We bake cookies nearly every day. We bake them for visitors to our store. We test recipes. We develop mixes. And we answer a ton of questions about cookies.
Every batch of cookies is a little different. The good cook knows her oven and her pans and can make those little adjustments to time or methods to turn out perfect cookies. But it helps to know why things happen the way they do and what to expect.
Frequently Asked Questions
How do I tell when my cookies are done?
The tendency is to over bake cookies, to bake them just a little longer when we are not sure. You’re better off with under baked cookies than over baked ones. No one complains about a slightly under baked cookie. If they are over baked, they are dry and sometimes hard. And cookies that are over baked stale very quickly—a few hours old and the cookies are nearly unpalatable.
A minute in baking time will make a difference. Watch your cookies very carefully until you know how a particular recipe bakes in your oven on your pans. For most drop cookies, when the edges just start to turn brown, they are done. Get them out of the oven and off the pan, even if a few of the cookies still look moist.
Chocolate cookies are a bit of a problem since you can’t see the edges turning brown. The surface of the cookies should still look slightly moist and shiny when the cookies are done. If it’s a new recipe, bake a half dozen cookies to test the time before committing the whole batch.
Do pans really make a difference?
Silver pans reflect heat and dark pans absorb heat. Does that really make a difference?
Yes, the type of pan really makes a difference.
Nearly all cookie recipes are developed and tested with dark pans. (When developing our cookie mixes, we bake cookies on dark pans.)
We baked cookies from the same batch on dark pans and light pans in the same oven. The cookies tested were drop cookies designed to be baked at 350 degrees. Both the dark pan and light pan were heavy, quality pans, one with a dark nonstick finish and the other with matte aluminum finish. Neither pan was greased.
Cookies baked on the light pan spread much more than those on the dark pan. With most recipes, the difference was enough that those on the light pan were unacceptable.
Unless you know your recipe, don’t use light pans. Have some quality nonstick baking pans for cookies in your pantry.
Why do my cookies spread in the oven?
As the dough heats up, the butter melts and turns to liquid and the cookies begin to spread. The sugar also melts. The dough continues to spread until it gets hot enough that the proteins in the eggs coagulate and the starches in the flour set and stop the spread.
Dough spreads more quickly on a well-greased pan than on an ungreased pan.
So the following factors affect spread:
- The type and amount of fat in the recipe. (Shortening has a higher melting point and less water than butter.)
- The amount of sugar in the recipe.
- How quickly the dough heats, a function of the pan and temperature.
- How well greased the pan is.
- The amount of flour in the recipe.
- The number of eggs in the recipe.
Rolled oats, both quick and old-fashioned, are sometimes added to a recipe to slow spread. Often quick oats in small quantities are not noticeable in a recipe.
Can I compensate for my light pan by turning the temperature up?
In the test described above, we tried a batch on the light pan with the temperature turned up to 375 degrees. The higher temperature reduced the spread becasue the dough set sooner, but there was still too much spread.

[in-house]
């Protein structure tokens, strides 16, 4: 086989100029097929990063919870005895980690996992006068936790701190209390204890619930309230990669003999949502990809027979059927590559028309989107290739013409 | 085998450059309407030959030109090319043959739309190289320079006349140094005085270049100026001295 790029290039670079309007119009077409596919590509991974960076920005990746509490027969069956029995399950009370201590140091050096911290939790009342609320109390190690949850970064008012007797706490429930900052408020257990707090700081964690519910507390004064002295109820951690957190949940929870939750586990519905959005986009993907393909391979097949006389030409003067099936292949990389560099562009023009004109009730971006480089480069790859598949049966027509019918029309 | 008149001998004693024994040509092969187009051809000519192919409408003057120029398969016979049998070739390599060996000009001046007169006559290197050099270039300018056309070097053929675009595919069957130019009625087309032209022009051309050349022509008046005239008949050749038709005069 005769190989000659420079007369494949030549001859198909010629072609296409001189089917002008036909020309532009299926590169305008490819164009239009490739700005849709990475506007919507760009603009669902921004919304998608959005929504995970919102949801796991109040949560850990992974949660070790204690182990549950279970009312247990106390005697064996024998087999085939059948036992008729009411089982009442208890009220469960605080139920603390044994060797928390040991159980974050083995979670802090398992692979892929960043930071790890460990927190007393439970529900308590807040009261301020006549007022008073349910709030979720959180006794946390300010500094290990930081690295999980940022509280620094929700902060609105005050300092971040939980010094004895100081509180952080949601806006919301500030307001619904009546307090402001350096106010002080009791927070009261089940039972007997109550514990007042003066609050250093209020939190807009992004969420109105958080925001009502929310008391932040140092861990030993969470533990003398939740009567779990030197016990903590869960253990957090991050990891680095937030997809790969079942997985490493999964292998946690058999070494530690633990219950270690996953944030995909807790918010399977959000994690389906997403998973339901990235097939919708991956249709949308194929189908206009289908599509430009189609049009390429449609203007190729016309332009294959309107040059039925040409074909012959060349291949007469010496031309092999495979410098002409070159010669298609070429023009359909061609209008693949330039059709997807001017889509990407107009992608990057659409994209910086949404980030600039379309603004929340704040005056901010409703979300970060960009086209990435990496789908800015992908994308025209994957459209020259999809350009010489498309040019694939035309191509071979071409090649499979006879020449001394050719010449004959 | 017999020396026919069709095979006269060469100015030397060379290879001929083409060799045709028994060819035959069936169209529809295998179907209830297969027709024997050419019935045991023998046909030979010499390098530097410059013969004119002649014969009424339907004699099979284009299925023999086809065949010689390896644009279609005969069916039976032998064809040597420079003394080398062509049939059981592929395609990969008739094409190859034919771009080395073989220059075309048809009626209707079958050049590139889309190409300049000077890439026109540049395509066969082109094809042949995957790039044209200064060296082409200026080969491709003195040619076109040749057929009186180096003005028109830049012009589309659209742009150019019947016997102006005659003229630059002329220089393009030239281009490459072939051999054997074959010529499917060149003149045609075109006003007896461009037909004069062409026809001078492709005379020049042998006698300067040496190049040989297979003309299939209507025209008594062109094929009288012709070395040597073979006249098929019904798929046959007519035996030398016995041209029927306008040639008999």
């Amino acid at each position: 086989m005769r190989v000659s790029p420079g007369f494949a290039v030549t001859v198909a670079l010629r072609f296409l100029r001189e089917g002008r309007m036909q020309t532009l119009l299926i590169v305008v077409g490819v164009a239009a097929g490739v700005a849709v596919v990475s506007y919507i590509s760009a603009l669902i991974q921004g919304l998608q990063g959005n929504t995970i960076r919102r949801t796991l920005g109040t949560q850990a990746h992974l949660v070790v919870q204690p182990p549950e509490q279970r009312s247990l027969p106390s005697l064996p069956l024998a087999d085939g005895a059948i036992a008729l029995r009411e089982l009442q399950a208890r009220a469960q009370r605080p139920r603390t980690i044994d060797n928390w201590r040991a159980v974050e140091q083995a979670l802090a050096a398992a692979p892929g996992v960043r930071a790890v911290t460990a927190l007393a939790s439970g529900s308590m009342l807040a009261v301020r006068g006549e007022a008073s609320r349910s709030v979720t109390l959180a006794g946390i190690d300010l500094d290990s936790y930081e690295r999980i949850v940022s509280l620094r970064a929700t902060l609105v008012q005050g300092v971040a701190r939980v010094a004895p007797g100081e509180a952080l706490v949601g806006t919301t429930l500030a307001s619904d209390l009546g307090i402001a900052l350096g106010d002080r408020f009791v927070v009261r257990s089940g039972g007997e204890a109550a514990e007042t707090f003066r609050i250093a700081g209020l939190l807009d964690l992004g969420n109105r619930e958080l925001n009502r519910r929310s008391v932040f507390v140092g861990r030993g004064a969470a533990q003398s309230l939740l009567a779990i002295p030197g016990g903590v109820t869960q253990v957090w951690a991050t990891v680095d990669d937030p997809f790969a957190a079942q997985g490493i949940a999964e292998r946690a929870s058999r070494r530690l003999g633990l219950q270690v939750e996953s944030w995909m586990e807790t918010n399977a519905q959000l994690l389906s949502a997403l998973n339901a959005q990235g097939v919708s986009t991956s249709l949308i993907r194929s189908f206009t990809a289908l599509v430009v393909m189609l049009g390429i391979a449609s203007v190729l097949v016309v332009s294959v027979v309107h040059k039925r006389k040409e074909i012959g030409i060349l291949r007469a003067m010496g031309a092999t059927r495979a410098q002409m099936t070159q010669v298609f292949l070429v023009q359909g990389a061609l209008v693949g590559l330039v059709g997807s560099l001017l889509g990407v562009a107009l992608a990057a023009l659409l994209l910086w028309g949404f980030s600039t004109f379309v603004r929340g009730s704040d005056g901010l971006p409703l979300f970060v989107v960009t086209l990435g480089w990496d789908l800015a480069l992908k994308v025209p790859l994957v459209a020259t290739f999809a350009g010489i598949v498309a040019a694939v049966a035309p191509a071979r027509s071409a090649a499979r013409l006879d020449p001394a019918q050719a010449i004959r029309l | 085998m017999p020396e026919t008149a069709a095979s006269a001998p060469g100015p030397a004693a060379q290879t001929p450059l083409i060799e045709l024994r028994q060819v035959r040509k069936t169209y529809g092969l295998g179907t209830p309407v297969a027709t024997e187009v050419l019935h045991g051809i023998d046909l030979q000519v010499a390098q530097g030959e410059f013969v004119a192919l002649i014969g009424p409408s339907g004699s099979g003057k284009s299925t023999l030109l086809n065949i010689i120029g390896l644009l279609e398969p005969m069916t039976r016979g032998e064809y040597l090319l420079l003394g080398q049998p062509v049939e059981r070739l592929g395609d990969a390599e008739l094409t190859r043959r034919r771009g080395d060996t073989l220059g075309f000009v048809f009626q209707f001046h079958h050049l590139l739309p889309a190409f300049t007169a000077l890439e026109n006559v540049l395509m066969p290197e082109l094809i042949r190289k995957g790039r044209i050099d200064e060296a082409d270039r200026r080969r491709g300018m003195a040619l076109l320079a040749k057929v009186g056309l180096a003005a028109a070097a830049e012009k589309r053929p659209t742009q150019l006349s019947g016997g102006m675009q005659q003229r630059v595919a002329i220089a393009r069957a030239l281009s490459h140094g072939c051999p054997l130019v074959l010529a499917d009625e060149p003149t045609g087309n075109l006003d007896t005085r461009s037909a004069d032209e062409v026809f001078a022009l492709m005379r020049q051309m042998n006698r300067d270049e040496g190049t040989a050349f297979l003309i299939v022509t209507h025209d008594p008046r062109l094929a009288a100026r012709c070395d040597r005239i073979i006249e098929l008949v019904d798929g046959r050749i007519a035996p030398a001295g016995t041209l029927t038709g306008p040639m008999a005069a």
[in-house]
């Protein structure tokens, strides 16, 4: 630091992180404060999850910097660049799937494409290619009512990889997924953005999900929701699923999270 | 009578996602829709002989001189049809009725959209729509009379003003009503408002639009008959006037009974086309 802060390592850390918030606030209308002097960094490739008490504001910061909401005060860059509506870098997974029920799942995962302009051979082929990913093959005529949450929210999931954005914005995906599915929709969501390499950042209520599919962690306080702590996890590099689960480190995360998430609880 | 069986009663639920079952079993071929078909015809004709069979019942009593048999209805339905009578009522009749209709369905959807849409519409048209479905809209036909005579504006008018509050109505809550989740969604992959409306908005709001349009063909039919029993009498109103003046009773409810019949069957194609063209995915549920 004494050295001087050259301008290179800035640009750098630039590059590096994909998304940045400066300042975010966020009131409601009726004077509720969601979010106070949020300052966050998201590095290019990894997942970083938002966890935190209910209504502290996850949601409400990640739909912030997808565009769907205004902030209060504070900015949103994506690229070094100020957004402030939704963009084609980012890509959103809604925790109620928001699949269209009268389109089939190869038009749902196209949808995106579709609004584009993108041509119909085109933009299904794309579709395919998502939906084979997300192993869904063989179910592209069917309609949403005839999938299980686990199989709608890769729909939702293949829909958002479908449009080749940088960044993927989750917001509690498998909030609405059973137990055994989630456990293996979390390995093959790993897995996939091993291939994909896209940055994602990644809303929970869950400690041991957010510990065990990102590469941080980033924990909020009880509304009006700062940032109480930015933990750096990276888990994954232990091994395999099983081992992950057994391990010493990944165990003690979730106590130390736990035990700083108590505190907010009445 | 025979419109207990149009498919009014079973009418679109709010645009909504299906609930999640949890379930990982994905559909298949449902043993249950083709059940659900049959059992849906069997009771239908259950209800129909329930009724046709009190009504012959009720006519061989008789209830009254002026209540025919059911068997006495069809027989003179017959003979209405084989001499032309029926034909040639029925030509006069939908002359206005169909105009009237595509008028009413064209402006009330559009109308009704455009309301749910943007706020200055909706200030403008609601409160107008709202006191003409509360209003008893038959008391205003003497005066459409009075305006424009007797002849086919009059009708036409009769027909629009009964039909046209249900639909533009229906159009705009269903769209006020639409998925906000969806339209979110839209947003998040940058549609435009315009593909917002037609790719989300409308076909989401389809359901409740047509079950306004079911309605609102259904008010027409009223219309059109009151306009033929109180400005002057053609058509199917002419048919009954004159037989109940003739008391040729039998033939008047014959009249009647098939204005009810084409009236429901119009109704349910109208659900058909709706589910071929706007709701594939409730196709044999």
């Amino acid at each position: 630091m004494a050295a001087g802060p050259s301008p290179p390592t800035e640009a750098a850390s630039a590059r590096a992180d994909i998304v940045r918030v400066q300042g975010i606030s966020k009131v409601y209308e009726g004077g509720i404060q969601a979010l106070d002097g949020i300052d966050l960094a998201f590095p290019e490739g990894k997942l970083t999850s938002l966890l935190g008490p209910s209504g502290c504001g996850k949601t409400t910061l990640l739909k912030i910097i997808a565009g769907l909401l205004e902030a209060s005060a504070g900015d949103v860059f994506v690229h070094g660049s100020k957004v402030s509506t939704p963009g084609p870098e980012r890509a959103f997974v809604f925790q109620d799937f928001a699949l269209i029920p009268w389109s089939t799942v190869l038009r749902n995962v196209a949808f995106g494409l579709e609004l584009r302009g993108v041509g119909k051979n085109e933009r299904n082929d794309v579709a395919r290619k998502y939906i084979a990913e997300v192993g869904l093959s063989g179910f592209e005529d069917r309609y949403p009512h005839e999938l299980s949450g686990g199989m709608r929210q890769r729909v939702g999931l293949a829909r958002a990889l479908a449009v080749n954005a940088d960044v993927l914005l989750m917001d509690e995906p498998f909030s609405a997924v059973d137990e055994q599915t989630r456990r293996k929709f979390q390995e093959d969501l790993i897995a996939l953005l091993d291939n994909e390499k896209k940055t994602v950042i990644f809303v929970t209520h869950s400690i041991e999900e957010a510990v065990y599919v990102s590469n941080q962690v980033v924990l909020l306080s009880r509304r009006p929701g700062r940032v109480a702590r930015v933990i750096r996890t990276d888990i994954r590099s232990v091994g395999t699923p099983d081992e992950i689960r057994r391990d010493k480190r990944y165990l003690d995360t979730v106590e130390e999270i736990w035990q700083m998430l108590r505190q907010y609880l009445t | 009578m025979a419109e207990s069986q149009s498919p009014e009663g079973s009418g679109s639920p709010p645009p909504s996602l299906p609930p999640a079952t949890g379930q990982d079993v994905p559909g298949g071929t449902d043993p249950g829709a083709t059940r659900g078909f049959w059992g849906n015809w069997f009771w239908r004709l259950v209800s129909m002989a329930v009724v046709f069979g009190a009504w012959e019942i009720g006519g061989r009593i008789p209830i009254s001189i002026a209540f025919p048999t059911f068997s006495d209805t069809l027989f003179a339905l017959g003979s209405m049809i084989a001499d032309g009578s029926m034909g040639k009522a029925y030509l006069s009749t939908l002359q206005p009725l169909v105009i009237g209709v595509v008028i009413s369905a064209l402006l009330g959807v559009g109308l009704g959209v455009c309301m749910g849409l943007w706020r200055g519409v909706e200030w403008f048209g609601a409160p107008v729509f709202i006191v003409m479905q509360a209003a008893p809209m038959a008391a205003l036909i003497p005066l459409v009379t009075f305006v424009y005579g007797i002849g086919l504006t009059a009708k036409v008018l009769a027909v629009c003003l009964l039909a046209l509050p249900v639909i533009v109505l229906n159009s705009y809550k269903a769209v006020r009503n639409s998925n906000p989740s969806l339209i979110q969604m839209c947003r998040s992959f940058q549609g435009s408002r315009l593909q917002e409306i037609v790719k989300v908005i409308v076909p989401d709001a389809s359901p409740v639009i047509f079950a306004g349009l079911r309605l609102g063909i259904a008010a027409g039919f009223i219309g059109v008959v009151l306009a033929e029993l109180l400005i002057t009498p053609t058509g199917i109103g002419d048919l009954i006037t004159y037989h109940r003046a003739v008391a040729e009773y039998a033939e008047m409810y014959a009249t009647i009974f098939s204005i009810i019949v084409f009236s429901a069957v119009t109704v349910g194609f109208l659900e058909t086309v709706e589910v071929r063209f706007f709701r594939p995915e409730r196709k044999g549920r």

Does cold dough from the refrigerator make a difference?
Yes. With cold dough, there is slightly less spread in the cookies. Cold dough may require another 30 seconds to one minute to finish baking.
What happens if my oven temperature is not accurate?
We have tested recipes extensively at different temperatures. A cool oven, even 25 degrees cool, can create too much spread. A hot oven cooks too quickly and there is less spread. If the oven is too hot, it’s hard to get the cookies out of the oven before they are too done.
How quickly should I remove the cookies from the pan?
Follow the recipe but for most cookies, you want to get them off the pan immediately. Cookies will continue to bake on the hot pan. While they may not change in appearance, resting on a hot pan will drive moisture from the cookies and seriously degrade the quality of the cookies.
How long should I leave my cookies on the rack to cool?
No longer than you need to. Moist cookies are better and since cookies are thin, they dry out very quickly. As soon as they are completely cooled, remove them to your cookie jar.
Do I need to grease my pan?
That depends on the recipe and the pan. While greasing the pan is sometimes a way to create more spread, cookies with a high butter content should not stick to an ungreased pan especially if they are removed while hot.
If cookies are allowed to cool on the pan, the melted sugar sets up and makes the cookies much more difficult to get off the pan.
What pans do you recommend?
We recommend good quality, heavy duty, nonstick pans. We sell professional baking pans that are perfect for cookies.
- See our 11 x 17 inch professional nonstick baking sheets.
- See our 10 x 15 inch professional nonstick baking sheets.
Consider cookie mixes for better cookies in less time.
It’s much quicker and easier to bake cookies from a mix. The Prepared Pantry has dozens of mixes to choose from.
- Chocolate Fudge Brownie Cookie Mix
- cinnamon Burst Snickerdoodles Mix
- Blueberry Lemon Cheesecake Cookie Mix
- Very Cherry Chocolate Cookie Mix
- Orange Pecan Chocolate Chip Cookie Mix
- Caramel Pear and Toasted Pecan Cookie Mix
- Raspberry White Chocolate Cookie Mix
- Macadamia Nut and White Chocolate Cookie Mix
- Spiked Apple with White Chocolate Chip Cookie Mix
- Vanilla Macaroons Cookie Mix